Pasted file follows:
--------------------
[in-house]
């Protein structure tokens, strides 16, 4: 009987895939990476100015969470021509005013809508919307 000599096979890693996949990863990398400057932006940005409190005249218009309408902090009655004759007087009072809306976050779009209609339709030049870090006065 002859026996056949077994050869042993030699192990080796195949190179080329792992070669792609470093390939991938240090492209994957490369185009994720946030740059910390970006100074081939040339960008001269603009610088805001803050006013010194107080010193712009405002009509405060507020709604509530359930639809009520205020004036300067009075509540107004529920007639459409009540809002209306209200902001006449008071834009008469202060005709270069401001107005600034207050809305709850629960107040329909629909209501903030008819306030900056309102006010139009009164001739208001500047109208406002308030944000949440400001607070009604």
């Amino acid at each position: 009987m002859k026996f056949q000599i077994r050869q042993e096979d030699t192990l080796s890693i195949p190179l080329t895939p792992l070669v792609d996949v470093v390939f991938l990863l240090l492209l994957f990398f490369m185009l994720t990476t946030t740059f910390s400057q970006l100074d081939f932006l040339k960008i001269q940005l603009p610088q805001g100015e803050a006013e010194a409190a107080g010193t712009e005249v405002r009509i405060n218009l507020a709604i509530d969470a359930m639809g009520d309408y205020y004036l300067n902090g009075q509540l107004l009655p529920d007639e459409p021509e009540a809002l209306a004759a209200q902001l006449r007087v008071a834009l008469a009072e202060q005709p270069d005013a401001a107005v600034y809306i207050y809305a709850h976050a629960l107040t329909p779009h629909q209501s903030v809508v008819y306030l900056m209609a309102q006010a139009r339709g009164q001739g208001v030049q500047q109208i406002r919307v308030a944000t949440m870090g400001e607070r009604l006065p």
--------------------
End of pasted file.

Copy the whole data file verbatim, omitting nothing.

[in-house]
């Protein structure tokens, strides 16, 4: 009987895939990476100015969470021509005013809508919307 000599096979890693996949990863990398400057932006940005409190005249218009309408902090009655004759007087009072809306976050779009209609339709030049870090006065 002859026996056949077994050869042993030699192990080796195949190179080329792992070669792609470093390939991938240090492209994957490369185009994720946030740059910390970006100074081939040339960008001269603009610088805001803050006013010194107080010193712009405002009509405060507020709604509530359930639809009520205020004036300067009075509540107004529920007639459409009540809002209306209200902001006449008071834009008469202060005709270069401001107005600034207050809305709850629960107040329909629909209501903030008819306030900056309102006010139009009164001739208001500047109208406002308030944000949440400001607070009604």
């Amino acid at each position: 009987m002859k026996f056949q000599i077994r050869q042993e096979d030699t192990l080796s890693i195949p190179l080329t895939p792992l070669v792609d996949v470093v390939f991938l990863l240090l492209l994957f990398f490369m185009l994720t990476t946030t740059f910390s400057q970006l100074d081939f932006l040339k960008i001269q940005l603009p610088q805001g100015e803050a006013e010194a409190a107080g010193t712009e005249v405002r009509i405060n218009l507020a709604i509530d969470a359930m639809g009520d309408y205020y004036l300067n902090g009075q509540l107004l009655p529920d007639e459409p021509e009540a809002l209306a004759a209200q902001l006449r007087v008071a834009l008469a009072e202060q005709p270069d005013a401001a107005v600034y809306i207050y809305a709850h976050a629960l107040t329909p779009h629909q209501s903030v809508v008819y306030l900056m209609a309102q006010a139009r339709g009164q001739g208001v030049q500047q109208i406002r919307v308030a944000t949440m870090g400001e607070r009604l006065p």